Overplaying its hand
Amazon's (NASDAQ:AMZN) rise has been prolific. The company did the same thing that every other successful business has done in the past. It just did it online. It made the consumer's life easier, and sometimes cheaper. By essentially being a "middle man" brokering the sale of goods between producers and consumers (much like Wal-Mart (NYSE:WMT)), Amazon has increased our ability to "shop around." In five minutes you can look through a whole host of golf shirts, televisions, etc. It also gives access to products you might not ordinarily see.
A small novelty brand that makes customizable t-shirts in Oregon might not have found a lot of customers in, say, Maine prior to the advent of online shopping. Now, they can get their products on Amazon and gain exposure to anyone with a computer. Cheap knock-off brands can get a little slice of Nike's (NYSE:NKE) pie because you see the pricing comparisons right on screen. The company also tapped into the simple fact that people are lazy and don't want to go to the store if they don't have to. The simplicity of the concept is genius.
Recently, there has been much more chatter about the monopolistic potential of Amazon's format. It has bothered me for years. I buy very little from Amazon because it hurts jobs. The company has been making acquisitions/corporate moves that are scaring competitors. Its bid for Whole Foods (NASDAQ:WFM) has lawmakers questioning whether the company's rising dominance is healthy for the consumer. House Rep. David Cicilline has requested a hearing on the merger and the economic consequences for the grocer industry. This seems to be the first of many discussions on Amazon's antitrust potential.
Prices vs. Jobs
The case is there for federal moves on Amazon. When you look at what it has done to apparel stores in such a short period of time, it can absolutely be argued that the company's dealings could get out of control if acquisitions are allowed. There is a question pervading in economics right now that must be addressed. Which is more important, achieving the lowest prices possible for consumers or ensuring industries can provide ample employment for the labor force? Currently, the emphasis is not on a balanced front, as corporations like Amazon threaten multiple employers in multiple industries. I love finding a good deal, but if you cut too many people out of the game, how will everyone be able to afford to buy anything?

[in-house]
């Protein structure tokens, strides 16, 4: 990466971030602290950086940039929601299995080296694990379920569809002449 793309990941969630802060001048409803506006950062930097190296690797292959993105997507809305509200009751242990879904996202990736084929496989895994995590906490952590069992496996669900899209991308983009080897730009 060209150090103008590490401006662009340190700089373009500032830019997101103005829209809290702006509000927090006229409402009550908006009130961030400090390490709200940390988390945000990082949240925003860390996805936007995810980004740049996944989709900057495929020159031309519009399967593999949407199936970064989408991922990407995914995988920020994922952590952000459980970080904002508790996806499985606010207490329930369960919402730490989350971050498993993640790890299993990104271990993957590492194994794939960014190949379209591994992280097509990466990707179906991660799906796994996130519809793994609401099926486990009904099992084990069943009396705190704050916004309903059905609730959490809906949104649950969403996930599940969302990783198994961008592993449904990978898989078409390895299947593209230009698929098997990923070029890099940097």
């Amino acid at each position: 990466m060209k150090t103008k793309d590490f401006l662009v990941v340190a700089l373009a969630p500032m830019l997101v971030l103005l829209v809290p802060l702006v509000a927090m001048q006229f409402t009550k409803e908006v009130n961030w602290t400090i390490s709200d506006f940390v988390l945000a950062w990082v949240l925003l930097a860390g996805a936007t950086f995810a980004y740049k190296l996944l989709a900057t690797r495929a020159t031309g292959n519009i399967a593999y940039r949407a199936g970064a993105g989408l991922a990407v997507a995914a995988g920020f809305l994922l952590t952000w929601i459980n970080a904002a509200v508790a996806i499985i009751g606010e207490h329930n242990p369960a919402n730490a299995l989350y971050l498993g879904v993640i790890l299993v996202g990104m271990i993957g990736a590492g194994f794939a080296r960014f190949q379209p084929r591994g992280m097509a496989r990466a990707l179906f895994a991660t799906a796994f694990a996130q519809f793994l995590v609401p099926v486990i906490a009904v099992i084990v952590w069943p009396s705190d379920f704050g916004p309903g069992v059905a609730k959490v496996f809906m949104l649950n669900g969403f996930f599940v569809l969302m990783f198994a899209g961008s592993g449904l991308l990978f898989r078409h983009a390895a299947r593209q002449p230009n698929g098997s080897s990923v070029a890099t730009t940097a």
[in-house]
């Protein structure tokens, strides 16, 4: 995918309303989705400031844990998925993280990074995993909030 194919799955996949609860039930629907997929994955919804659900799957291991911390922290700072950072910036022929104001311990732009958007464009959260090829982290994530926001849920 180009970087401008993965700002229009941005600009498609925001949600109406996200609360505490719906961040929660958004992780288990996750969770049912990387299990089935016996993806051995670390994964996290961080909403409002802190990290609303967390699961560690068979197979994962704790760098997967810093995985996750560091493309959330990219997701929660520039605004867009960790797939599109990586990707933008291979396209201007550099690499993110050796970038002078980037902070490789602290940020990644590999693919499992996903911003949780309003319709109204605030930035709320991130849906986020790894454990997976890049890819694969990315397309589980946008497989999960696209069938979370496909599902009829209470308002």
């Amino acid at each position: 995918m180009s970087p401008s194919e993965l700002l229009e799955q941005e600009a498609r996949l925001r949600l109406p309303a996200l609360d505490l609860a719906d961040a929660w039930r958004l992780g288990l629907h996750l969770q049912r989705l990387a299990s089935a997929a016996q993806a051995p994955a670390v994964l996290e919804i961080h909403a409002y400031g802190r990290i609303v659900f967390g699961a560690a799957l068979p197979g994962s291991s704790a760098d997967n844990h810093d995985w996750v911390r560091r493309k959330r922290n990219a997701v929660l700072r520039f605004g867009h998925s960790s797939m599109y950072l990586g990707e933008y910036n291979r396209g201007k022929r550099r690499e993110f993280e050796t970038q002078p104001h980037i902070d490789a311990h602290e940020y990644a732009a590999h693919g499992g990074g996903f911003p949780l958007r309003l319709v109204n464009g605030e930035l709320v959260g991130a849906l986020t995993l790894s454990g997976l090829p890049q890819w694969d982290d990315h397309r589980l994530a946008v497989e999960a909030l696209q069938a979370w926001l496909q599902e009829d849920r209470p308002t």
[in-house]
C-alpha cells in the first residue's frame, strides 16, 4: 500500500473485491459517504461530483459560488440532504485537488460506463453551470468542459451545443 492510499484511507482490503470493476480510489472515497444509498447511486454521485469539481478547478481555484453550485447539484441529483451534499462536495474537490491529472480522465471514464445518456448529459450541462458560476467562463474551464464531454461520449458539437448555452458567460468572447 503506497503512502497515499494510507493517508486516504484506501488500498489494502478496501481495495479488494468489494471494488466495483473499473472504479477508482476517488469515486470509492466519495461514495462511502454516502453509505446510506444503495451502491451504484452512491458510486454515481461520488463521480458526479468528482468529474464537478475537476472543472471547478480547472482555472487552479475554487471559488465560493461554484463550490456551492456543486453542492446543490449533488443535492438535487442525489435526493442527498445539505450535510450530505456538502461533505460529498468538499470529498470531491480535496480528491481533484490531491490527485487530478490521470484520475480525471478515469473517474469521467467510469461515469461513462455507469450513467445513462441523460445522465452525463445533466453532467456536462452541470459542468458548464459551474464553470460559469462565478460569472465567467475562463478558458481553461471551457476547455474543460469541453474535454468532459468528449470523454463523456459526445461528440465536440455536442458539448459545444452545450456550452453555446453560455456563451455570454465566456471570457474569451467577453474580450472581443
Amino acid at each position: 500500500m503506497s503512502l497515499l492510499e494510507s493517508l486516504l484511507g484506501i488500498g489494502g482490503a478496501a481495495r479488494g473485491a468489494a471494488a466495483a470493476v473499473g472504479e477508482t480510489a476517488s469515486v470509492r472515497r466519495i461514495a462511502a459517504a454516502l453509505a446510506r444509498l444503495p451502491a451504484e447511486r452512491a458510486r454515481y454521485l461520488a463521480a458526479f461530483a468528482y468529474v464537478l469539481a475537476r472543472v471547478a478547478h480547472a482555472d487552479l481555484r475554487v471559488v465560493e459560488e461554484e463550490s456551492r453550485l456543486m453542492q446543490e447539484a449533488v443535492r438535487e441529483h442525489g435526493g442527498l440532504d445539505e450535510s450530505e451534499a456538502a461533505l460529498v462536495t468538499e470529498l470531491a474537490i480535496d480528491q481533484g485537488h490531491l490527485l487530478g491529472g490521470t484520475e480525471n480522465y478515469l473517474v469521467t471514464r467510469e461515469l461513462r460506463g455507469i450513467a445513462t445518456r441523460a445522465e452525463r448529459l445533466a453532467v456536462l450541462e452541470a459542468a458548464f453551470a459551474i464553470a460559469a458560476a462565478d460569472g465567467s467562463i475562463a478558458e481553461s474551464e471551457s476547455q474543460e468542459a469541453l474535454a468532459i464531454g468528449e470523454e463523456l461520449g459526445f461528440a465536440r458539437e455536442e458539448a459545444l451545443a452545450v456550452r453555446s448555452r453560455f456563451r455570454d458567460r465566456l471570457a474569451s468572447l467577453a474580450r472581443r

And no, Amazon doesn't replace the jobs it destroys. To sell $100 worth of items, the company needs half the labor force of Macy's (NYSE:M). That sounds great if you own Amazon, but it wrecks our labor markets. This narrative is something that the federal government can definitely employ in regard to the company's tendencies to cut out employment in favor of automated efficiencies.
Universal income is a farce dreamed up by billionaires who want their businesses fully automated. It will never happen, nor should it. Therefore, good paying jobs are a necessity. Henry Ford understood the importance of workers making a living. He increased wages multiple times during his time at Ford in order to ensure that people could afford to buy his cars. It's simple, but sound, logic. This is why Amazon's model will not hold up.
There comes a point where the stock price cannot justify the job losses. Amazon's approach is more damaging than Wal-Mart's 10 years ago.
The move on Whole Foods was a foolish one from Jeff Bezos. The $13 billion bid announced to everyone its plans for conquest. It confirmed that Amazon wants to control everything we buy. It also expands the company's model to a new level. The acquisition would thrust Amazon into the brick-and-mortar business, something that until recently it hasn't had much involvement with.
The conversation on Amazon needs to be monitored very closely. A federal case for antitrust moves against Amazon would mean devastating effects on its $1,000 share price. The company's valuation is extremely high with a P/E of 187. The market has factored in a lot in terms of future gains. Any impediment of those future values could send the stock crashing down. Even Goldman Sachs is beginning to question whether regulatory risks have been ignored.
In the first half of 2017 alone, retailers have announced 60,000 job cuts. If that isn't enough put a target on Amazon's head, I don't know what is.
Disclosure: I/we have no positions in any stocks mentioned, and no plans to initiate any positions within the next 72 hours.
I wrote this article myself, and it expresses my own opinions. I am not receiving compensation for it (other than from Seeking Alpha). I have no business relationship with any company whose stock is mentioned in this article.